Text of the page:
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Harvey and Me
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I was sorry to read this morning that comic book writer Harvey Pekar has died. I wrote a bit about him some time ago and I suppose I dare rerun that blog today.

When I was briefly into comics back in the eighties one of my favorite writers was Harvey Pekar. Each issue of his American Splendor was essentially a collection of personal essays in comic book form. Harvey wrote the scripts and the drawings were provided by comics luminaries like R. Crumb. It was remarkable to see how artists who normally illustrated wild and fantastic tales depicted the boredom of a file clerk's job and the woes of old cars parked along the streets of Cleveland in the winter.

Harvey became something of a cult figure. His fame probably peaked when he got into an argument with David Letterman. It really couldn't have been any other way because Harvey was a celebrity for being everything that celebrities aren't. Today you can buy Harvey Pekar's work in graphic-novel form. There was even a movie made about him.

I never met Harvey, but a friend of mine brought a man who knew him over to my house for dinner. This was when I was drawing mini-comics and, being an admirer of American Splendor, I had produced a sort of parody/homage version featuring myself as a stick figure.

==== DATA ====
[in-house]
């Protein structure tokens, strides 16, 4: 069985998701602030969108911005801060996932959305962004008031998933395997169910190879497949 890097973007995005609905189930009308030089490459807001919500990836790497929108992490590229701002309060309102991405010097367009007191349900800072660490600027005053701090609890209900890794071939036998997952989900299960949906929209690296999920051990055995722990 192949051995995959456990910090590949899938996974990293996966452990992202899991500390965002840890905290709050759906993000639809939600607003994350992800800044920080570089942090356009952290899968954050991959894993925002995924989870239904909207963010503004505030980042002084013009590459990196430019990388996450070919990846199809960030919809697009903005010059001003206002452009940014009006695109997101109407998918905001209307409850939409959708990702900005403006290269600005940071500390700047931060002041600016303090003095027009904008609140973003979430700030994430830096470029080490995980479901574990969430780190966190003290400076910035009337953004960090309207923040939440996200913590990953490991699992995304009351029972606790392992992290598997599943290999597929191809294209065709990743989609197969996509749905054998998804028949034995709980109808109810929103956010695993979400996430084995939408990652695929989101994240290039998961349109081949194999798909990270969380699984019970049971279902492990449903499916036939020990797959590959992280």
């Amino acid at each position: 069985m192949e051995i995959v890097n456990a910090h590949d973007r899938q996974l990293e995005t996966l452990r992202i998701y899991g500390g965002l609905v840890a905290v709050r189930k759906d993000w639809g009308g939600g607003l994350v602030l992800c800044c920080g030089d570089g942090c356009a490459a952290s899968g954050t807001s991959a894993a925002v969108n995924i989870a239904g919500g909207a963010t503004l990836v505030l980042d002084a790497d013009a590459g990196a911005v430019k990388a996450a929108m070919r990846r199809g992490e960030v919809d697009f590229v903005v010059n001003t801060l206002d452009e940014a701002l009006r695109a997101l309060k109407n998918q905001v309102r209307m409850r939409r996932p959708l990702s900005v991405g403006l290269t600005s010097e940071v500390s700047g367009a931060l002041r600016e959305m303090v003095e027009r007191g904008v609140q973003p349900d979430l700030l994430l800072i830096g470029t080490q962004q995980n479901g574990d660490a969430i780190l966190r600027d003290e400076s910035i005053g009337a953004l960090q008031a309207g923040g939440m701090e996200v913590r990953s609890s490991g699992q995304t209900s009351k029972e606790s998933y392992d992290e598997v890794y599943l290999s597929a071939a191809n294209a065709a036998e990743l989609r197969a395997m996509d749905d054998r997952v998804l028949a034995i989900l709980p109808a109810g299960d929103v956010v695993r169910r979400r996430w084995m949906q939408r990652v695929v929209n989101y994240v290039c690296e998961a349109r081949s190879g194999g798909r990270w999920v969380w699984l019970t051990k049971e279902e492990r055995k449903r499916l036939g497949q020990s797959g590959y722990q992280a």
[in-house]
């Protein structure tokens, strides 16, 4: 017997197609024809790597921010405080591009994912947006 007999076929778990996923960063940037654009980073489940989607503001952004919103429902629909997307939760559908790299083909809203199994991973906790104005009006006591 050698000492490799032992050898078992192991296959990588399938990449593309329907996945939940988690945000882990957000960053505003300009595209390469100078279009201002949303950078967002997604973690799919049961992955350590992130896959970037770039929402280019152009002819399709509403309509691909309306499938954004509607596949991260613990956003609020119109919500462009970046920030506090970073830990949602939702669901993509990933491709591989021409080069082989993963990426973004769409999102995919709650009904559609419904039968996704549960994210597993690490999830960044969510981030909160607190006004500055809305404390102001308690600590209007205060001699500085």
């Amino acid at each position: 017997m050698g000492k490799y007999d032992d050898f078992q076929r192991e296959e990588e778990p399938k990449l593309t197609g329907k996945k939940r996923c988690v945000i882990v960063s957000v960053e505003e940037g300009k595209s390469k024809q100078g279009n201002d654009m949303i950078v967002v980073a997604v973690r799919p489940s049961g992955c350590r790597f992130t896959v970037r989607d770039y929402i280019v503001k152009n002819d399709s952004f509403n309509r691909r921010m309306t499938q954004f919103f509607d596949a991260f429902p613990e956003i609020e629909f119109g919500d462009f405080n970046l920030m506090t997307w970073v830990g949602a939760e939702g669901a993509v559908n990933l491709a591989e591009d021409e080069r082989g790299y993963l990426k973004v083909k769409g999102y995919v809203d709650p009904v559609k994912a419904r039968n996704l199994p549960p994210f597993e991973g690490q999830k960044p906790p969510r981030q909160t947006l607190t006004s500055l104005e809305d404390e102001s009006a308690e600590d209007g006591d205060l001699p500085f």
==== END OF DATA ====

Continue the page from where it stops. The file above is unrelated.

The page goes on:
That isn't quite as bad as it sounds. Small press folks maintained a punkish, do-it-yourself outlook on art. Their attitude was that anyone could make comics. And ought to. If you couldn't draw it was no excuse. Just use stick figures. Such comics constituted a whole mini-minimalist art movement.

My stick version of Harvey Pekar's comic was called, naturally, American Splinter. I gave a copy to Harvey's friend, who passed it on to Harvey, who, much to my surprise, sent me a complimentary postcard.

Needless to say, this amazing event necessitated a second issue of American Splinter all about my getting a postcard from Harvey Pekar. And there the story ended.

Or so I thought, until I happened across an eBay page and unexpectedly found myself staring at my all but forgotten stick me. What was really startling, though, was the story behind the item up for bids:


Not exactly a parody, not exactly a tribute but definitely inspired by Harvey Pekar's American Splendor, this is Eric Mayer's autobiographical mini-comic "from off the streets of Rochester". Other comics by Mayer include King Cotton, Stick Dick and Bad Cat.

This issue deals with a visit from a friend of Harvey Pekar's and includes a repro of a postcard from Pekar. Because this sort of thing amuses me I asked Pekar to sign this copy at a comic convention in Dallas, Texas sometime in the late '80s.

- 4¼ × 5½"
- 8 pages
- signed by Harvey Pekar
- slight bend at upper right corner, condition otherwise very good, complete and intact, no tears or markings
- published by Eric Mayer / Groggy Comics, 1987

Imagine that. Harvey Pekar signed my mini-comic about getting a postcard from Harvey Pekar in response to my previous mini-comic parody of Harvey Pekar's own comic. I can hardly keep it all straight myself. But now I've blogged about it.

Oh, yeah. The winning bid was $9.17. Heck, if it were my autograph I'd be insulted!

The eBay page expired but naturally I saved the cover: American Splinter #2 autographed copy.

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